Mehdi Marashi believes that the language is still known mostly as ‘Persian’ (farsi, parsi). But now as Tajikistani Persians “become aware of the significance of their unexpected independence and renew relations with their Persophone neighbours, they are faced with a new dilemma. Should they keep the Cyrillic alphabet, in which they were educated (either in tojiki or, in the case of many of the intelligentsia, in Russian), or switch back to the Perso-Arabic alphabet? To stay with Cyrillic would defeat their purpose of rejoining their historical community, the only community fully open to them. But if they switch and the neighbouring republics do not, they will have cut themselves off from the tojiki-speakers of Samarqand, Bokhara, and the rest of Central Asia. There are no reliable census figures for these other Central Asian Persian-speakers, but they could easily equal the Persian-speakers of Tajikistan in number!” (Mehdi Marashi, “Persian Studies in North America”).

 Within Tajikistan itself academics have called for return to Perso-Arabic script blaming the cultural crisis of the country on the Cyrillic alphabet that has restricted Tajiks’ access to Persian writings published abroad. It seems as the only feasible and inevitable way to protect and develop the Persian of Central Asia by bringing it out of prolonged isolation.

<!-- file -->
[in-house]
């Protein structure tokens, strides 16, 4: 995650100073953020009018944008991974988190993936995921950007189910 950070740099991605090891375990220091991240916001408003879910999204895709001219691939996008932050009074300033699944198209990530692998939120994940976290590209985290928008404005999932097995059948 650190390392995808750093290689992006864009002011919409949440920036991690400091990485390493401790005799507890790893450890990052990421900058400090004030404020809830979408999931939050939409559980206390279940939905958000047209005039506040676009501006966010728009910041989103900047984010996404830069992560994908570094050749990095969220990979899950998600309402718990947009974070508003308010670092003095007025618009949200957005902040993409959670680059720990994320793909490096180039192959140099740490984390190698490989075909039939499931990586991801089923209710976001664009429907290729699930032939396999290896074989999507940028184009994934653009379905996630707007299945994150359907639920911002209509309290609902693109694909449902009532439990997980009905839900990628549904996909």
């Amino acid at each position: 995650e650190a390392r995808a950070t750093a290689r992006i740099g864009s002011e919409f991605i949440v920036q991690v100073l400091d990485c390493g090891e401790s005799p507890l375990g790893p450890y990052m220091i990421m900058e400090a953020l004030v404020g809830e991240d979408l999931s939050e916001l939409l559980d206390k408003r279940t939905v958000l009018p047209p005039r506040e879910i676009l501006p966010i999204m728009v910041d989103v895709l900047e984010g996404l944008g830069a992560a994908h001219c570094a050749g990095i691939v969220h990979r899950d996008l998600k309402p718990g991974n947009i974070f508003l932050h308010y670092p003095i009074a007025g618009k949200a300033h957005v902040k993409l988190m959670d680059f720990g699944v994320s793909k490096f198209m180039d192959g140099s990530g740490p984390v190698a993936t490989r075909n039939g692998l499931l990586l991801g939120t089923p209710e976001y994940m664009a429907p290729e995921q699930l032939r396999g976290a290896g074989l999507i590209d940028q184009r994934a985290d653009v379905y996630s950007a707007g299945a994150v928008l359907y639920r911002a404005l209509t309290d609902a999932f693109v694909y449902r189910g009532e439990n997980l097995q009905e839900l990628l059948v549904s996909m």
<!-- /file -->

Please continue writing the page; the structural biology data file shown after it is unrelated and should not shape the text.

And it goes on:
The recent Persophone foreign ministers’ meeting in Dushanbe and their plans to establish a union of Persian-speaking countries have triggered some concern in Russia. “Iran considers Tajikistan a part of ‘the Greater Iran’, writes Moscow’s Nezavisimaya Gazeta. “Dushanbe’s aspiration toward Tehran could be explained by the geopolitical law of the weaker’s inclination to the stronger. Furthermore, they are kinfolks with a common language, shared culture and history.”

As Lena Jonson suggests in her book Vladimir Putin and Central Asia (2004), Tajikistan’s reorientation towards its ethnic kinfolk in future seems completely logical:

“Nonetheless, with a Persian language, in contrast to the other Turkic-speaking Central Asian states, and with a large group of ethnic kinfolk in northern Afghanistan, Tajikistan also seemed to have the potential for a future foreign policy reorientation away from Russia.”